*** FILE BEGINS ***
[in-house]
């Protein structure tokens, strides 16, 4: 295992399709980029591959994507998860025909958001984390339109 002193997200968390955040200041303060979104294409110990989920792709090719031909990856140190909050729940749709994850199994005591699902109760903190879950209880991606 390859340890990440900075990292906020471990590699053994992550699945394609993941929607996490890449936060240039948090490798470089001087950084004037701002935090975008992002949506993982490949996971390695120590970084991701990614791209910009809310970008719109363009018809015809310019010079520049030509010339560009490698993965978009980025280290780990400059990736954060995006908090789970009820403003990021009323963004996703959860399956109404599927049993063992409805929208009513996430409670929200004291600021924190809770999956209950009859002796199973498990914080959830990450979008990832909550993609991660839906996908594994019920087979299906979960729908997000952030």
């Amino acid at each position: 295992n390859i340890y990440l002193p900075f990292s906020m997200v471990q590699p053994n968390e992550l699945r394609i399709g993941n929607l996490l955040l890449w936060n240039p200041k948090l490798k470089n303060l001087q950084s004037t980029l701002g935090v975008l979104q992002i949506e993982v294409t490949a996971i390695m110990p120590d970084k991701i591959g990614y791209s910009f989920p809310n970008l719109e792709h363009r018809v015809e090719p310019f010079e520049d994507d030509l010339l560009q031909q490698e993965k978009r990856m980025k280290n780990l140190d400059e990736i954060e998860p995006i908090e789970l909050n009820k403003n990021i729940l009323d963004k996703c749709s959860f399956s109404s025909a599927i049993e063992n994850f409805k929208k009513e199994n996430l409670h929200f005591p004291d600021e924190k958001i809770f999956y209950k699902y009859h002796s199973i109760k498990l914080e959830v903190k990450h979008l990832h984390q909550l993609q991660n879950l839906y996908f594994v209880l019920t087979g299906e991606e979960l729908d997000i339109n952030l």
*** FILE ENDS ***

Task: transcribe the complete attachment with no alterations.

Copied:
[in-house]
């Protein structure tokens, strides 16, 4: 295992399709980029591959994507998860025909958001984390339109 002193997200968390955040200041303060979104294409110990989920792709090719031909990856140190909050729940749709994850199994005591699902109760903190879950209880991606 390859340890990440900075990292906020471990590699053994992550699945394609993941929607996490890449936060240039948090490798470089001087950084004037701002935090975008992002949506993982490949996971390695120590970084991701990614791209910009809310970008719109363009018809015809310019010079520049030509010339560009490698993965978009980025280290780990400059990736954060995006908090789970009820403003990021009323963004996703959860399956109404599927049993063992409805929208009513996430409670929200004291600021924190809770999956209950009859002796199973498990914080959830990450979008990832909550993609991660839906996908594994019920087979299906979960729908997000952030």
């Amino acid at each position: 295992n390859i340890y990440l002193p900075f990292s906020m997200v471990q590699p053994n968390e992550l699945r394609i399709g993941n929607l996490l955040l890449w936060n240039p200041k948090l490798k470089n303060l001087q950084s004037t980029l701002g935090v975008l979104q992002i949506e993982v294409t490949a996971i390695m110990p120590d970084k991701i591959g990614y791209s910009f989920p809310n970008l719109e792709h363009r018809v015809e090719p310019f010079e520049d994507d030509l010339l560009q031909q490698e993965k978009r990856m980025k280290n780990l140190d400059e990736i954060e998860p995006i908090e789970l909050n009820k403003n990021i729940l009323d963004k996703c749709s959860f399956s109404s025909a599927i049993e063992n994850f409805k929208k009513e199994n996430l409670h929200f005591p004291d600021e924190k958001i809770f999956y209950k699902y009859h002796s199973i109760k498990l914080e959830v903190k990450h979008l990832h984390q909550l993609q991660n879950l839906y996908f594994v209880l019920t087979g299906e991606e979960l729908d997000i339109n952030l």